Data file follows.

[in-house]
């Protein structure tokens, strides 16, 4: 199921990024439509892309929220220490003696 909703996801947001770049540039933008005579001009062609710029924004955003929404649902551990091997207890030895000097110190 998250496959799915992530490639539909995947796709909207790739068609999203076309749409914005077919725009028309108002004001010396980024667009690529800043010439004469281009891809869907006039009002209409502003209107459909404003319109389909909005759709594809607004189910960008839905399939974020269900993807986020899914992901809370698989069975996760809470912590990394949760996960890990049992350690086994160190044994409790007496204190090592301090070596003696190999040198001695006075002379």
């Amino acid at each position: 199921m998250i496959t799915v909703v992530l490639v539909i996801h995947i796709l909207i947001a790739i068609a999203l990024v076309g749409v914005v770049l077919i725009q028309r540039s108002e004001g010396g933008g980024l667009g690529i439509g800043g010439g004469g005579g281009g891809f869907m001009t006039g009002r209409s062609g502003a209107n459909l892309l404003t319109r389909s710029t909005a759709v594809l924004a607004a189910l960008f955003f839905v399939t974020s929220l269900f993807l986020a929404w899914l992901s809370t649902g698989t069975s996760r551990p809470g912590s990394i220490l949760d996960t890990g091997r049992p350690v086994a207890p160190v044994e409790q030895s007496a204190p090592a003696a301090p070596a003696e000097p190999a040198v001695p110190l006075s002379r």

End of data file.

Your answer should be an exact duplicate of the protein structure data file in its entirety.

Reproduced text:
[in-house]
């Protein structure tokens, strides 16, 4: 199921990024439509892309929220220490003696 909703996801947001770049540039933008005579001009062609710029924004955003929404649902551990091997207890030895000097110190 998250496959799915992530490639539909995947796709909207790739068609999203076309749409914005077919725009028309108002004001010396980024667009690529800043010439004469281009891809869907006039009002209409502003209107459909404003319109389909909005759709594809607004189910960008839905399939974020269900993807986020899914992901809370698989069975996760809470912590990394949760996960890990049992350690086994160190044994409790007496204190090592301090070596003696190999040198001695006075002379």
């Amino acid at each position: 199921m998250i496959t799915v909703v992530l490639v539909i996801h995947i796709l909207i947001a790739i068609a999203l990024v076309g749409v914005v770049l077919i725009q028309r540039s108002e004001g010396g933008g980024l667009g690529i439509g800043g010439g004469g005579g281009g891809f869907m001009t006039g009002r209409s062609g502003a209107n459909l892309l404003t319109r389909s710029t909005a759709v594809l924004a607004a189910l960008f955003f839905v399939t974020s929220l269900f993807l986020a929404w899914l992901s809370t649902g698989t069975s996760r551990p809470g912590s990394i220490l949760d996960t890990g091997r049992p350690v086994a207890p160190v044994e409790q030895s007496a204190p090592a003696a301090p070596a003696e000097p190999a040198v001695p110190l006075s002379r």